• The team has identified and developed relationships with potential community partners, where applicable.
  • The project team members and partners possess the necessary skills and experience to be successful in implementing the project.

Community or Market Familiarity (15%): The team demonstrates a great deal of familiarity with the market or community they plan to enter (either through research, professional, or volunteer experience). The proposal discusses similar programs, projects, or products that currently exist (especially with regard to the target population), the issues that have emerged with those other initiatives, and specifically how their project compares. The proposal demonstrates that the applicants have given sufficient consideration to the cultural, ethical, and legal implications of their proposed intervention.

Potential for Impact (15%): The proposed project addresses a pressing and important social problem.  The team provides the reviewer with sufficient statistics and research to understand the problem, and makes a clear and compelling case that their project addresses this need.

Realistic Budget (10%): The proposal includes a thorough and realistic budget that outlines all relevant expected expenses and revenue for the project’s 1st year. The budget demonstrates that the applicants have given sufficient consideration to necessary supplies, equipment, travel expenses, etc.  The funding requested from Big Ideas is no greater than $10,000.  If the projects’ expenses are greater than $10,000 total, the team has a reasonable plan to raise additional funds (e.g., the team has plans to submit additional grant applications, fundraise, etc.).

Measuring Success (10%): The proposal demonstrates a viable plan for measuring success in achieving the project’s goals.  The exact measurement tools (e.g. survey instruments) need not be developed at this stage, but the proposal should explain what will be measured, when/how it will be measured, and justify how those measurements lead to the achievement of the team’s desired impact.

Quality and Creativity (10%): The project is innovative, the overall merit of this idea is high, and this is an idea worth funding.

Full Proposal FAQ

1. I'm a student from an eligible campus, but my teammates are not. Are we eligible for the contest?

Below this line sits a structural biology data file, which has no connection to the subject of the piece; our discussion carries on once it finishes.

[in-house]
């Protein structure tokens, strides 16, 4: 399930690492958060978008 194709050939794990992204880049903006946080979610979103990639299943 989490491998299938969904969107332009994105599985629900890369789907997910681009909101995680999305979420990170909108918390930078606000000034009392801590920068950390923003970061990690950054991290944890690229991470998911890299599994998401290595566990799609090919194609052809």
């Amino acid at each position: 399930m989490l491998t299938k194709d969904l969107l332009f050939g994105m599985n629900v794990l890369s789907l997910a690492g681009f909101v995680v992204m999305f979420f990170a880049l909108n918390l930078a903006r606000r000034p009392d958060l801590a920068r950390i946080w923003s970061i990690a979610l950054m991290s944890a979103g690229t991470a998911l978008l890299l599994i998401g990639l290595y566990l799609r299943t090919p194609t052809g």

Yes. Only one team member is required to be a matriculated UC student from an eligible campus.

2. What if my team wasn't finalized by the time the pre-proposal was due?
We understand that team building is a primary challenge teams face during the pre-proposal round; however, your team should be complete by the full proposal deadline to show that you will have all the skills necessary to implement your project.

3. Do references count toward the page limit?
No. Full proposals should be a single PDF document at least ten pages, but no more than fifteen, long, including a budget spreadsheet, but not including references or an appendix. For consistency and fairness purposes, the proposal must be typed in Times New Roman size 12 font, single-spaced, with one-inch margins.

4. Are appendices allowed in the full proposal proposal round?
Yes! Unlike the pre-proposal round, appendices are allowed in the final-round.

5. How strict are the section divisions and order of sections? Can I add an additional section or rearrange sections?
You may rearrange the sections as it makes sense for your proposal, and you can add an additional section(s) if you think it will enhance your proposal. That said, make sure that you include a section (and the appropriate section heading) for each of the sections described on the pre-proposal application requirements, as the judging criteria focus on the information provided in each of those sections.

6. Are there any restrictions on what kinds of expenses can be covered with Big Ideas funds? Are there certain expenses, like travel or personnel costs, that I shouldn’t include in my budget document?
There are no restrictions on what expenses can be covered with Big Ideas funds. Past winners have budgeted for personnel costs (e.g., hiring a programmer or marketing consultant), domestic and international travel, marketing costs, building materials costs, and so on. Typically, teams do not include a salary for themselves in their budget. However, note that you should not request more than $10,000 from Big Ideas. If your project requires more than $10,000 in funding, note other funding sources you are pursuing in the Revenue section of the budget (and include in the Notes section whether you’ve applied for this money and not yet received it, have received it, etc.)